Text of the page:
For Professor Napier's 'Edinburgh Review' Brewster wrote twenty-eight articles. In 1844 the 'North British Review' was started under the editorship of the Rev. Dr. Welsh. Brewster became a regular and constant contributor. Professor Fraser, who was editor of the 'North British Review' in 1850 and the seven following years, says : 'He contributed an article to each number during the time I was editor, and in each instance, after we had agreed together about the subject, the manuscript made its appearance on the appointed day with punctual regularity ;' and Professor Blackie, who edited the 'Review' from 1860 to 1863, writes : 'Sir David Brewster was ever remarkable for the carefulness of his work, the punctuality with which it was delivered, never behind time, never needing to write to the editor for more time or more space - a model contributor in every way.'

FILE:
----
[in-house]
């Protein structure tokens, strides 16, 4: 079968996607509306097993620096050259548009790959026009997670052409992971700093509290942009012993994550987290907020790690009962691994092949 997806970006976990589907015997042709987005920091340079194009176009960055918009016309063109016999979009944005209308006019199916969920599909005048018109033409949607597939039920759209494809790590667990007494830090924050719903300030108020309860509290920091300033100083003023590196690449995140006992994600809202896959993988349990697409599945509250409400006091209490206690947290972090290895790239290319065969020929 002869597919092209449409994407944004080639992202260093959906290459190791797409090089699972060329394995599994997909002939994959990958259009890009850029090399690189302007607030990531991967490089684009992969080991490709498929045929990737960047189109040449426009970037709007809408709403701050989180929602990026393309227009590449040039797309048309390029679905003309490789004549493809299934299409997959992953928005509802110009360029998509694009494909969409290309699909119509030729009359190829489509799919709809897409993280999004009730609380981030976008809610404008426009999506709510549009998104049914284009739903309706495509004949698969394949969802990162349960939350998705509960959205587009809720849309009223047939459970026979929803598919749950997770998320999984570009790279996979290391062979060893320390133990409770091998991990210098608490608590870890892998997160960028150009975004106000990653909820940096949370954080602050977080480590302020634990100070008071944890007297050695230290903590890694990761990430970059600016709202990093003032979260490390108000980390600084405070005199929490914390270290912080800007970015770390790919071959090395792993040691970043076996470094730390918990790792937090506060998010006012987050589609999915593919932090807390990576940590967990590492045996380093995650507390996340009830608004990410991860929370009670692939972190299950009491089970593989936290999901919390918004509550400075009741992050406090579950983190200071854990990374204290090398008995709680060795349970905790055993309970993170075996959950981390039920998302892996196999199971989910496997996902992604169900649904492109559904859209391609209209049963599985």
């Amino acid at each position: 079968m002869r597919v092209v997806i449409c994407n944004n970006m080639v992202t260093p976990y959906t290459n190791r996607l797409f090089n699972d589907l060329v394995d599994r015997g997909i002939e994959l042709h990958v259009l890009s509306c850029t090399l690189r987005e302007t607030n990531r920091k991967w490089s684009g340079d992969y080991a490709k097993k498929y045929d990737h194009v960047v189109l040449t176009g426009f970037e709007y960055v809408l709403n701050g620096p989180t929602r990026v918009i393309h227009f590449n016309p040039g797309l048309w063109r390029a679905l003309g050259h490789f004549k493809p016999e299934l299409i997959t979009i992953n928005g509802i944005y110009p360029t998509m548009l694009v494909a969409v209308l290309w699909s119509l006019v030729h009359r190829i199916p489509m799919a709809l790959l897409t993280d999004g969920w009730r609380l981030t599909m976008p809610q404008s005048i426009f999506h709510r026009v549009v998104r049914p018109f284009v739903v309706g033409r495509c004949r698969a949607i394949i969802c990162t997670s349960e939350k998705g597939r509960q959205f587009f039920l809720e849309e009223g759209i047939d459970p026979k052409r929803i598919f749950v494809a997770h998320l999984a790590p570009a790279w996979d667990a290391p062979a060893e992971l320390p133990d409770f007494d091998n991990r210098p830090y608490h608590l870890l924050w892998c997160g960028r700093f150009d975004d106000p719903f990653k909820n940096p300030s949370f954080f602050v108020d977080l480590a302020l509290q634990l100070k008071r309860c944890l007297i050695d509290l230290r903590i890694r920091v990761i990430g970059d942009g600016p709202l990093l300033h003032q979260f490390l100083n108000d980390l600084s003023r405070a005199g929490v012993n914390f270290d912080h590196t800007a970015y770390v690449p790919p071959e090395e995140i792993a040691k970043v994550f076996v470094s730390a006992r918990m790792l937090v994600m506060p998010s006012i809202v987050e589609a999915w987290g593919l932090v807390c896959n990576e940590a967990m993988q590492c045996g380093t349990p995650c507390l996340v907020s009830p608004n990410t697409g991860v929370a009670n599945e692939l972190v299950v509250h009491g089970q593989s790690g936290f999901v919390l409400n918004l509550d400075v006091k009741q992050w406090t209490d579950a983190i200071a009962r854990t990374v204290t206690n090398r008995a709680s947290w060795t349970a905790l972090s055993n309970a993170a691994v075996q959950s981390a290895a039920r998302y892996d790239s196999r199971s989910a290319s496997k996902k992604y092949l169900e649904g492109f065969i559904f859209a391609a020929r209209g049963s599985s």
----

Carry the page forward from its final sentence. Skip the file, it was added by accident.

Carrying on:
On 27 Jan. 1850 Lady Brewster died and was laid to rest beneath the shade of the abbey ruins of Melrose. In April Brewster, with his daughter, went abroad for change of air and scene. He renewed his acquaintance with Arago, which had begun in 1814 ; he visited M. Gay-Lussac just before his death, and met the Swiss philosopher, M. de la Rive.

In 1851 he was president of the meeting of the British Association at Edinburgh. In his address he pleaded with much earnestness 'for summoning to the service of the state all the theoretical and practical wisdom of the country,' and for the extension of the advantages of education. 'Knowledge is at once the manna and the medicine of our moral being.' The pen of Brewster was singularly prolific. Between 1806 and 1868 he communicated no less than 315 papers on scientific subjects most of them bearing upon optical investigations to the transactions of societies, and to purely scientific journals. Beyond these he wrote seventy-five articles for the 'North British Review,' twenty-eight articles for the 'Edinburgh Review,' and five for the 'Quarterly Review.' The most lasting monument to his fame, however, will certainly be his beautiful investigations into the phenomena of polarised light. He shared also with Fresnel the merit of elaborating the dioptric system for the improvement of our lighthouses; and he divided with Wheatstone the merit of introducing the stereoscope, the lenticular instrument belonging especially to Brewster.